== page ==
IAAF expands Ethics Board’s powers in corruption clampdown
The International Association of Athletics Federations (IAAF) has increased the powers of its Ethics Board (the 'Board'), substantially boosting its capacity to investigate alleged bribery and corruption used to cover up endemic and systemic doping programmes, which have plagued international athletics for decades.
The IAAF Council authorised the Board – formerly known as the Ethics Commission – to introduce several new rules to expand the scope of its investigations into suspected cases of ethical misconduct across all parts of the IAAF, which has 214 affiliated countries and territories across the world.
The move is significant as the Independent Commission of the World Anti-Doping Agency (WADA) released its second damning report on 14 January relating to allegations of widespread doping in international athletics, which highlighted serious ‘governance failures within the IAAF’.
The IAAF, FIFA and other sports’ governing bodies have come increasingly under fire for purported bribery and corrupt practices. The allegations currently facing the IAAF are, arguably, far more serious even than those facing FIFA given the widespread ramifications of either state-sponsored or privately backed doping programmes, which have the potential to affect the outcome of major sporting events – and the subsequent prize money, lucrative sponsorship deals and performance fees that these generate – as well as the long-term health of athletes.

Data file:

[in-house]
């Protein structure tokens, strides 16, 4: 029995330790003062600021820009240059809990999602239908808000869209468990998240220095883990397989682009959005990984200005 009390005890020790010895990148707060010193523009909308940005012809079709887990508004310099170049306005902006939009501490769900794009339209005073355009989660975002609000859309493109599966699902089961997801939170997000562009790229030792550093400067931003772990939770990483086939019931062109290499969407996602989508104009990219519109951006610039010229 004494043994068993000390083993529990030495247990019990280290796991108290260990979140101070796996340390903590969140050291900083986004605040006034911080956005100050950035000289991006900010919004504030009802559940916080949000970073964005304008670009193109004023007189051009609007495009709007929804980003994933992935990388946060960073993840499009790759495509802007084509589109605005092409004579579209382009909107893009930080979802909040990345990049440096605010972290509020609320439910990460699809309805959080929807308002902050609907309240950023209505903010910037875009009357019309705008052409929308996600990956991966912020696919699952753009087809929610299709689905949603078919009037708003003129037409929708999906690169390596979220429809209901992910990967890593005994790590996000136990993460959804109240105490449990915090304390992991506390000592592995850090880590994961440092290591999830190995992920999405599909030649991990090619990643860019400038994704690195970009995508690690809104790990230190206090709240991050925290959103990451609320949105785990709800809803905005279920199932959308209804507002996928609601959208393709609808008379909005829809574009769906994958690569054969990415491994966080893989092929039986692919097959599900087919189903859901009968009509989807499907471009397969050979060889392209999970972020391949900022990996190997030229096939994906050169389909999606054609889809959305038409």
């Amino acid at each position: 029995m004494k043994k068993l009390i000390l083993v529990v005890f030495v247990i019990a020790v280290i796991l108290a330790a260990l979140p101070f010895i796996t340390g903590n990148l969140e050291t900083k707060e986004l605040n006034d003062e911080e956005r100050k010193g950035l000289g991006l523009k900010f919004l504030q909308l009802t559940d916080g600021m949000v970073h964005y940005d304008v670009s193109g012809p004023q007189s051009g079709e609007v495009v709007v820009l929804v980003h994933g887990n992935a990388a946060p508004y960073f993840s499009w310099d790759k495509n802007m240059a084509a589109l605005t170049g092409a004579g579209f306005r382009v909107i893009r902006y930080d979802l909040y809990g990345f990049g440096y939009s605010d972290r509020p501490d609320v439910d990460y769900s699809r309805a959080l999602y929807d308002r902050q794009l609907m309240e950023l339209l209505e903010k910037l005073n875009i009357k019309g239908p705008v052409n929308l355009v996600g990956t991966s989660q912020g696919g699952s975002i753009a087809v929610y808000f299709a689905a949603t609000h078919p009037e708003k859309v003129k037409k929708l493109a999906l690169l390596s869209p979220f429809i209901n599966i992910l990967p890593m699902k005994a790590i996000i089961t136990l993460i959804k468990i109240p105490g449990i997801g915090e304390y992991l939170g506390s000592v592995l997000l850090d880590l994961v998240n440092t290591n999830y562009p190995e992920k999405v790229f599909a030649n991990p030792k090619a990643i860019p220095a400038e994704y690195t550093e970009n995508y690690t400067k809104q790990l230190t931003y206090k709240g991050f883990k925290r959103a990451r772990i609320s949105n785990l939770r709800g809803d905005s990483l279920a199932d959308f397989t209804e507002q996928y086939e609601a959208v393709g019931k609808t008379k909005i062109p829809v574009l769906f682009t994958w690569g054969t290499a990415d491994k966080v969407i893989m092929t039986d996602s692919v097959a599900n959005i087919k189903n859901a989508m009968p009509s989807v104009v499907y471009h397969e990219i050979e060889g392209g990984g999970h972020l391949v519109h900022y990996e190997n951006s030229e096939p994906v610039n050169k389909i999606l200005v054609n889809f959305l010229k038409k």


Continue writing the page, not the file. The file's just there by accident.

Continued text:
The IAAF’s Ethics Board was created in February 2014 as an independent judicial body in response to growing concerns that some members of the IAAF were violating its code of ethics. From the outset, the Board had the authority to appoint an independent investigator to probe the alleged violations, adjudicate whether the code had been breached and, if necessary, impose sanctions. But, it was seriously limited in terms of the investigations it could undertake.
For instance, regardless of the seriousness of the allegations, initially it was only able to look into complaints made by people within the IAAF – something the Board’s Chair, Michael Beloff QC, describes as incongruous.
‘Originally we could only act if there was a complaint by a member of the IAAF family, which to us looked anomalous,’ he tells Global Insight: 'It didn't look right that it had to be a member of the IAAF family, because to an outsider it might look like we're part of a closed shop and can only investigate if someone within the very body which established us says we can.' On the initiative of the Board the IAAF Council removed the restriction as of 26 November 2015.
‘‘[The pressing ethical and legal concerns] are caused by the amount of money involved in, and the degree of power now given to, sports organisations
Akira Kawamura, member of the IAAF Ethics Board and former IBA President
Beloff chairs the Board alongside other high-profile names from the sporting and legal worlds, such as Australian former Olympic runner Kevan Gosper and former IBA President Akira Kawamura.
In recognition of its expanded remit and the growing number of investigations it is handling, the Board grew from seven to nine in January and appointed its first two women – Justice Catherine O’Regan, a former judge of the Constitutional Court of South Africa, and Singaporean sports lawyer Annabel Pennefather, who is the incumbent Vice-President of the Singapore National Olympic Council.
Since November, the Board has also been able to talk more openly about its investigations. Previously, Board members were prohibited from disclosing information about ongoing investigations before disciplinary proceedings had been completed, leaving it open to allegations of inaction, as in the recent case involving Liliya Shobukhova.